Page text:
the Baltimore Orioles are going to officially announce their 6 year, $80-something million deal with center fielder Adam Jones. Jones has been a monster so far this year, batting .311 with an impressive 14 home runs and 29 RBI for the even more impressive first-place O’s. And yet as news broke of the deal Friday, sportswriters everywhere held no punches in crucifying Baltimore, marking them the latest franchise to overpay for a young outfielder who doesn’t play well enough in advanced statistics to ever be to the superstar they think he’ll become.
But an analysis of the Jones deal is an example of a situation where modern-day thinking, which seems to shift directly to things like WAR and BABIP, needs to take a back seat to the pointing to of more simpler, archaic numbers, logic and the present economy. This is a good deal for the Orioles, and here’s why.
When attempting to justify a player’s contract, one must first look at his statistics, combine them with his defensive tools and his ability to change a game, and then compare the contract in regards to the market. So let’s look at Jones‘ career numbers. He broke in with Baltimore in 2008 at age 23 after being acquired from Seattle as the main piece of the trade that brought Erik Bedard to Safeco Field. Most 23-year-olds are still able to develop their skills in the minor leagues, but not Jones. The Orioles gave him the starting center field job right away and he was an All-Star and Gold Glove winner the next year.
From Jones averaged a line of .278/16/66 from 2008-2010, respectable numbers for a player before his prime. It seemed as if he had finally blossomed last year in 2011, as he jacked 25 homers and drove in 83 in his age-26 year. He’s picked up where he left off this year and more so; through 45 games Jones has been one of the most valuable players in the American League.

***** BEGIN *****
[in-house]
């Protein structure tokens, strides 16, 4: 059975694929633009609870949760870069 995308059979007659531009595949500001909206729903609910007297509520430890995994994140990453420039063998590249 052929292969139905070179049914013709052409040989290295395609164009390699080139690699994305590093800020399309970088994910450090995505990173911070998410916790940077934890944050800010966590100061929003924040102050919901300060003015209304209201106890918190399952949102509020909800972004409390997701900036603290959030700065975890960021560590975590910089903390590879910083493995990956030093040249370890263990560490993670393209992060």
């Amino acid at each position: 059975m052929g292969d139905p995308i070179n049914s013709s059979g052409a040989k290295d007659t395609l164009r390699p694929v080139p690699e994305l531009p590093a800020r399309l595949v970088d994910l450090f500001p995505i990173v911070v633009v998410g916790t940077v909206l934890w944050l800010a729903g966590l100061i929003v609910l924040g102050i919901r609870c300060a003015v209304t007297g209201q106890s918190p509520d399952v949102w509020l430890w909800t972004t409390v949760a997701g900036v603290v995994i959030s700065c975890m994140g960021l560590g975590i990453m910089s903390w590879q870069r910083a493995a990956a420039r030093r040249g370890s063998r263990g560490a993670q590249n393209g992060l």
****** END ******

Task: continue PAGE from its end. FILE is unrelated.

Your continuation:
There is a lot of speculation that Jones‘ numbers will experience a regression towards the mean, and that this contract – the largest ever given to an Oriole – was rushed thanks to an uncharacteristic month-long power surge from the center fielder. There’s one major flaw in this thinking – Jones is still creating his mean. There’s no reason we should think that a 27-year old Jones, fresh off a 25-home run 2011, will revert back to his 24 or 25-year old numbers. Players make progress and players get better, and that’s what we’re seeing right before our eyes. Will he hit 51 homers like he’s on pace to? Probably not. His numbers will recede from the torrid pace they are at so far this year, but that’s true for a lot of players. Derek Jeter and Johnathan Lucroy won’t be hitting north of .345 in September, and Josh Hamilton isn’t going to finish the year with 65 home runs and 186 RBI like he’s on pace to. There’s no reason Jones won’t be the .280, 25, 85 guy he was last year or better. And if he is, the contract is justifiable, especially in today’s market. Hamilton is going to demand $100 million in free agency next winter. And when he does, the deal for Jones, who is five years younger, more durable, and a homegrown talent in Baltimore, will look like a lot more of a bargain.